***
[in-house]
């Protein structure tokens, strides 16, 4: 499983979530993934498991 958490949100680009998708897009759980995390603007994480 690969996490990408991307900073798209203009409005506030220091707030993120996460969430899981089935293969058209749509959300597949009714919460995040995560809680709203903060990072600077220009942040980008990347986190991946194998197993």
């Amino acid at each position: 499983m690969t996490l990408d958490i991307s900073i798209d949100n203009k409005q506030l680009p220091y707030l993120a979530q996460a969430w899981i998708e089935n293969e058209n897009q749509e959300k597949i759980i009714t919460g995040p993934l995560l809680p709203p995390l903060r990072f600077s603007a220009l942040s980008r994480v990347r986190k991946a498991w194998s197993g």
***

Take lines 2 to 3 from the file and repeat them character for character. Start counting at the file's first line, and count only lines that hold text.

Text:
């Protein structure tokens, strides 16, 4: 499983979530993934498991 958490949100680009998708897009759980995390603007994480 690969996490990408991307900073798209203009409005506030220091707030993120996460969430899981089935293969058209749509959300597949009714919460995040995560809680709203903060990072600077220009942040980008990347986190991946194998197993």
């Amino acid at each position: 499983m690969t996490l990408d958490i991307s900073i798209d949100n203009k409005q506030l680009p220091y707030l993120a979530q996460a969430w899981i998708e089935n293969e058209n897009q749509e959300k597949i759980i009714t919460g995040p993934l995560l809680p709203p995390l903060r990072f600077s603007a220009l942040s980008r994480v990347r986190k991946a498991w194998s197993g």